For those who celebrate the Christmas season, and for all who are surrounded by the ambience it creates each year, we most likely are aware of the powerful sensory and emotional experiences it creates: nostalgic memories of childhood, cozy feelings from the presence of extended family and relatives, and a visual carnival of lights, decorations, and seasonal icons and symbols. But have you noticed that Christmas also has a particular “scent” – or scents – that also contribute to the festive mood of the season? Have you ever wondered why scent is such a powerful influencer of mood, emotion, and memory?
If someone were to ask you which scents you most associate with Christmas, perhaps you’d think of the luscious fragrance of a fresh Christmas tree or wreath, or the wafting scent of cinnamon, ginger and cloves from pumpkin pie. You might also think of the exotic and sacred scents of frankincense and myrrh, which are often used in religious services, or something bright and invigorating, like peppermint or fresh citrus.
To increase your enjoyment of this wonderful time of the year, here are the fascinating profiles behind a handful of scents most closely linked to the joys of the season.
Douglas and White Fir. The fir tree is highly regarded for its fragrant scent and has been valued through the ages for its ability to help support the respiratory system. This beautiful aroma can also help promote a feeling of grounding, anchoring, and promotes a sense of focus. It can help balance the emotions while helping stimulate the mind, and relax the body. This is understandable, since fir creates the symbolic effect of an umbrella of protection under which the animals in the wild find shelter and rejuvenation at night. No wonder so many important events take place around the Christmas tree.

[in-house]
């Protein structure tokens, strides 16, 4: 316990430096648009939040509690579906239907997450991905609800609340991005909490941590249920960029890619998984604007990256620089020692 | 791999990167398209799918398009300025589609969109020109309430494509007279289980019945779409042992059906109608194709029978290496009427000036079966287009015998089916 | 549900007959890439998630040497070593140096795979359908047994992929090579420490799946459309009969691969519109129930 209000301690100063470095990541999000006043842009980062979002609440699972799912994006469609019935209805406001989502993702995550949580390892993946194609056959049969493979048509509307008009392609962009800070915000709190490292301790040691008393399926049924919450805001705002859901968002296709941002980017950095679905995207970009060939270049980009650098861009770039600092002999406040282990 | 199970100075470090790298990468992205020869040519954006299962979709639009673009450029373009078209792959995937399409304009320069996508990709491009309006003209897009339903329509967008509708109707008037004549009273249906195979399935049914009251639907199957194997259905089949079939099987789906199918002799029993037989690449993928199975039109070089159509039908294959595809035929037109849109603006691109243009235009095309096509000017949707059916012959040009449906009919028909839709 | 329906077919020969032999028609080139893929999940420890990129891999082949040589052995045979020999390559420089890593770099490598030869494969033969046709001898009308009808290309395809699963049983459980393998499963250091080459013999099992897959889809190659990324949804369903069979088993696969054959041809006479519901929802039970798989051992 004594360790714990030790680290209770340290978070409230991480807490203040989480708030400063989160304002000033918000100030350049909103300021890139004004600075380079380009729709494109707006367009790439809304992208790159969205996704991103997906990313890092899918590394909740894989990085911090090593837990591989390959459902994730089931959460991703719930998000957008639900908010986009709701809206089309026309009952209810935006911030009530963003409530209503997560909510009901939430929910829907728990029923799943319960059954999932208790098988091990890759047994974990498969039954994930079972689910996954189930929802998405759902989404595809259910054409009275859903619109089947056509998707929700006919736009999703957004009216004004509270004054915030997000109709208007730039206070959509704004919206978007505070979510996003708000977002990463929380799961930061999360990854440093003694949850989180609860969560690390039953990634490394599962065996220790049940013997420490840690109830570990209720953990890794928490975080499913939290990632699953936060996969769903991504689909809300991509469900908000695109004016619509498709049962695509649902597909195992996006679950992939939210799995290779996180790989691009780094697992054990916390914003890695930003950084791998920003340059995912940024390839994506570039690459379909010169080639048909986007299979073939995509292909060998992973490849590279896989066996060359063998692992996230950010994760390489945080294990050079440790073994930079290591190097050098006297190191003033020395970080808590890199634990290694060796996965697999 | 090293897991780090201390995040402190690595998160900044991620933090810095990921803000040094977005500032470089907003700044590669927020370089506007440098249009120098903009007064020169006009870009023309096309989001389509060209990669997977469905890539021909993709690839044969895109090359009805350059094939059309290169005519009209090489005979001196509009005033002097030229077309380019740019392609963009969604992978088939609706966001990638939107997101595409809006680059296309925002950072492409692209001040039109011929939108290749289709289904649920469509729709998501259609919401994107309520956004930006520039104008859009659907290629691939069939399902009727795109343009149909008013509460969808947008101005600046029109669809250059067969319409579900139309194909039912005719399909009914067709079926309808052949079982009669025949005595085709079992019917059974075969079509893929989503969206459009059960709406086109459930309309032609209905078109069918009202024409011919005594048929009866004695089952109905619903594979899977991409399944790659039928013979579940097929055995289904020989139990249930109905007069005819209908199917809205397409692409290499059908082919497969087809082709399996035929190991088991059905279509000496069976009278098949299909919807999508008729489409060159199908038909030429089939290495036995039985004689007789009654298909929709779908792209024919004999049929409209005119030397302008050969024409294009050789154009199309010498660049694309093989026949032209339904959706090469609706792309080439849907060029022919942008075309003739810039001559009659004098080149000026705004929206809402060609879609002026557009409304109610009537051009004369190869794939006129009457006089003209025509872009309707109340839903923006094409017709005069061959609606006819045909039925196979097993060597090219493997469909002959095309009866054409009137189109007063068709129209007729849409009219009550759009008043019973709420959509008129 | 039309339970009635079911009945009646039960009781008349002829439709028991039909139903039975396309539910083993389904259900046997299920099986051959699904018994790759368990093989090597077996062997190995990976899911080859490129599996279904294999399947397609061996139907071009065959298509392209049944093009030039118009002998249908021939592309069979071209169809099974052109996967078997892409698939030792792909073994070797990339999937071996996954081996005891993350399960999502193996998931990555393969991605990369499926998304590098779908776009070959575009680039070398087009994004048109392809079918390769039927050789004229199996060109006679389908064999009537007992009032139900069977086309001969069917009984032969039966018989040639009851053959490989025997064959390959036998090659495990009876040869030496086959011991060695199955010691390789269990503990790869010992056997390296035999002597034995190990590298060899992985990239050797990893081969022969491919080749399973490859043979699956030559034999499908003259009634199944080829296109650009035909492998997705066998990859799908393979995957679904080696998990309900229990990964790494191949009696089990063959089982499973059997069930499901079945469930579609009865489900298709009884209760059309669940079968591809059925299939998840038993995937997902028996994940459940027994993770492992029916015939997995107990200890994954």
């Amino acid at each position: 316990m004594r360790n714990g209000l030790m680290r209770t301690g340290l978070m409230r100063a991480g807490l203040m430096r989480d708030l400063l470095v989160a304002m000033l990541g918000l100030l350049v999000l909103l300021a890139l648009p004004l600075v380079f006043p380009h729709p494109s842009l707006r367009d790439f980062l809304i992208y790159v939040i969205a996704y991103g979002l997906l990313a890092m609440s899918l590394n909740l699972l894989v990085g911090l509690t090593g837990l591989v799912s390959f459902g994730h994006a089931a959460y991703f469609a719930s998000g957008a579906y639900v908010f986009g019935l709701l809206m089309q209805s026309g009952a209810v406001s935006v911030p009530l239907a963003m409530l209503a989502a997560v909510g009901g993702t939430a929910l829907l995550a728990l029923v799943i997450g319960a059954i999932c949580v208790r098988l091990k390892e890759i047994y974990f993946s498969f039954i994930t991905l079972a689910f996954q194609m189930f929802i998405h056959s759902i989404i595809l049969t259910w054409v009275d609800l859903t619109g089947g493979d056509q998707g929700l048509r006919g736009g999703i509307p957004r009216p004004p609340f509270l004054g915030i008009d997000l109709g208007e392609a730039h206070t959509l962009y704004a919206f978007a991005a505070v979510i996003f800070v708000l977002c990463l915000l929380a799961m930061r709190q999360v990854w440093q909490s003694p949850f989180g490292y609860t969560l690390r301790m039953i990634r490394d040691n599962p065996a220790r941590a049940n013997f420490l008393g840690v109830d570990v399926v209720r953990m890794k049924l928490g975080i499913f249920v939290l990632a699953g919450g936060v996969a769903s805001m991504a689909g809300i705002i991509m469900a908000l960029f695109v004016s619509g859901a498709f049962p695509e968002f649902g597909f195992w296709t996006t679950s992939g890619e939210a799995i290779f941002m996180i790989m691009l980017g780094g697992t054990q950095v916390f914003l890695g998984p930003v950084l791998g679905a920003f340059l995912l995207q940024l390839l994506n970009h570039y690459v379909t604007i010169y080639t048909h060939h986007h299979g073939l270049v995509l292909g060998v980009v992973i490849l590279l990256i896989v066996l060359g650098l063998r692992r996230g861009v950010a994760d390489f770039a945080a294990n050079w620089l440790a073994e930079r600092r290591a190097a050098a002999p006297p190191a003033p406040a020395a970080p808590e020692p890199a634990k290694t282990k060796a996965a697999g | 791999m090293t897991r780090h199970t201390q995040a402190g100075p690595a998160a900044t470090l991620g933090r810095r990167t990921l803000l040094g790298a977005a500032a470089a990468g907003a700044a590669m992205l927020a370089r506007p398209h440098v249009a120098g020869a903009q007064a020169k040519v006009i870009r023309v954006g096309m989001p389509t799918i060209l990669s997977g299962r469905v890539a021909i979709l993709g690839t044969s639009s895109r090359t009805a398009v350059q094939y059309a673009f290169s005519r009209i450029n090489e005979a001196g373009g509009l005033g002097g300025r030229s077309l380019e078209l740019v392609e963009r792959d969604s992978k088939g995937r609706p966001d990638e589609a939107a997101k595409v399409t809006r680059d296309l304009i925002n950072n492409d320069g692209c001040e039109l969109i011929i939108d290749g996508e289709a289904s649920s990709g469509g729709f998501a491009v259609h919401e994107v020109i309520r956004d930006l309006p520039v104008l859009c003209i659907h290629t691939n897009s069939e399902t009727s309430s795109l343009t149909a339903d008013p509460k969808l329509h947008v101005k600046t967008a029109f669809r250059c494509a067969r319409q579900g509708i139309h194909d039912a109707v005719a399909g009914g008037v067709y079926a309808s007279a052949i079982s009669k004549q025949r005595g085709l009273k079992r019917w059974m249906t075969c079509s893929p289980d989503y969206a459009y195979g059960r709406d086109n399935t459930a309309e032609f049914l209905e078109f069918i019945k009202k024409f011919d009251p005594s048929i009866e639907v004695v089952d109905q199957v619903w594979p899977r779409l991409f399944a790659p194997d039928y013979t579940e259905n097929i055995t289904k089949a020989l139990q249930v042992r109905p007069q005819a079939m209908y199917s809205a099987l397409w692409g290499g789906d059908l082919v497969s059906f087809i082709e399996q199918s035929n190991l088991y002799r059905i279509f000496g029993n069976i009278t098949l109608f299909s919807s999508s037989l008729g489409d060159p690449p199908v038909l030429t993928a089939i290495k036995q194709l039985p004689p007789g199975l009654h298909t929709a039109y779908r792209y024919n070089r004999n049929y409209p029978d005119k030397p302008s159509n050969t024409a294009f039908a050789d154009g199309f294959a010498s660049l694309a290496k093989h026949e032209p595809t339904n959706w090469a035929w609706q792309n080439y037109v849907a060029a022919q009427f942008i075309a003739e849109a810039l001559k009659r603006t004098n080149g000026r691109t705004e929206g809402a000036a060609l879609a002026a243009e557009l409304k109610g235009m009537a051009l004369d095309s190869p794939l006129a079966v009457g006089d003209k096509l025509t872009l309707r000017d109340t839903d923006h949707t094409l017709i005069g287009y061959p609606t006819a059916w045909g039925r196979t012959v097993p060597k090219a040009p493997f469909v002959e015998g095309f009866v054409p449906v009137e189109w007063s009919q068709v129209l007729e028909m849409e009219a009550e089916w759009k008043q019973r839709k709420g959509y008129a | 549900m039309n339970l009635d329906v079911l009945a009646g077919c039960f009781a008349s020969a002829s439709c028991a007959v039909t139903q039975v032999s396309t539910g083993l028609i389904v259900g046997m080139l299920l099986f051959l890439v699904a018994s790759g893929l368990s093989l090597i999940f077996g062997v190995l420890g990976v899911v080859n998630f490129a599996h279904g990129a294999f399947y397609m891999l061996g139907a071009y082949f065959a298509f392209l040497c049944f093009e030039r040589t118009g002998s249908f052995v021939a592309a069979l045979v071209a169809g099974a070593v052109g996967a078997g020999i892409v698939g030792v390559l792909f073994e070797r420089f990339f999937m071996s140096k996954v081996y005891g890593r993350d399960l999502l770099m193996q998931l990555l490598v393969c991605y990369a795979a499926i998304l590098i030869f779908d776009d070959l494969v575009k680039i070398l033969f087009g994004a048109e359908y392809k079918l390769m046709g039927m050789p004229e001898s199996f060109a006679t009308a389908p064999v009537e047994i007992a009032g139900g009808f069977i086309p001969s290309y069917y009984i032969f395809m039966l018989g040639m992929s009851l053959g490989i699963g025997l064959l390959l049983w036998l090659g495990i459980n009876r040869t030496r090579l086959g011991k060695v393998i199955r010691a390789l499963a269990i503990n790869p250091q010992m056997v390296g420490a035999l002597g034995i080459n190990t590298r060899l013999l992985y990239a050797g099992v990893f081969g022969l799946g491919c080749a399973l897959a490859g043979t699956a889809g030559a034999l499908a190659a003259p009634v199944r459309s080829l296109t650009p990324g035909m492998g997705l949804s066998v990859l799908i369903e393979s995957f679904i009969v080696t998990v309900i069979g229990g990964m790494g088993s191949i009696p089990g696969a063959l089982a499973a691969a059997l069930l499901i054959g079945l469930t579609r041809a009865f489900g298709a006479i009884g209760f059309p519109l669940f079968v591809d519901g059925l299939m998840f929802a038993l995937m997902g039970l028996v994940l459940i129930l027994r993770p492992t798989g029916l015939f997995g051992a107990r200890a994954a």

Cardamom. In the ginger botanical family, cardamom has broad therapeutic properties for the digestive and respiratory systems. Cardamom is uplifting, refreshing and invigorating, and may be beneficial from clearing the mental fog and cloudiness associated with overexertion in the busy days leading to Christmas. The next time you make a cup of Chai tea, the cardamom might just help you refocus and refresh.
Cinnamon and Clove. These distinct scents are warm and sweet; cinnamon was included in just about every prescription issued in ancient China. A small human study suggests that merely smelling cinnamon can improve performance of several memory and mental tasks. It also enhances the actions and activities of other oils. Aromatically, clove may influence healing, improve memory, and create a feeling of protection and courage. No wonder pumpkin pie is one of the most popular desserts at this time of year.
Wild Orange. A personal favorite of many of my clients, wild orange is a festive and cheery aroma that blends well with other oils to create complex scent profiles that purify the air and elevate mood. Orange connects the warmth of autumn to the cool of winter, and is reminiscent of treats, ciders, and fresh fruit. It truly is hard to remain despondent in the presence of orange oil. It works especially well when paired with vanilla and cinnamon to add warmth and spice.
Science has helped us to understand that our olfactory bulbs are connected to the parts of our brain that process emotion and associative learning. In fact, no other sensory system (sight, sound, touch) has this relationship with the neural areas of emotion and associative learning. It’s no wonder that the scents of the season provoke the feelings of the season. So, take some time this season to slow down and appreciate the scents of the season while celebrating with those that you love.
Paige Koeberle is a holistic health coach, essential oil educator, and member of the AADP (American Association of Drugless Practitioners) and the owner of Clean Slate Essentials, LLC in Pawling, NY. For a personal health and wellness assessment or for more information, call (732) 735-7314 or visit CSEssentials.com online.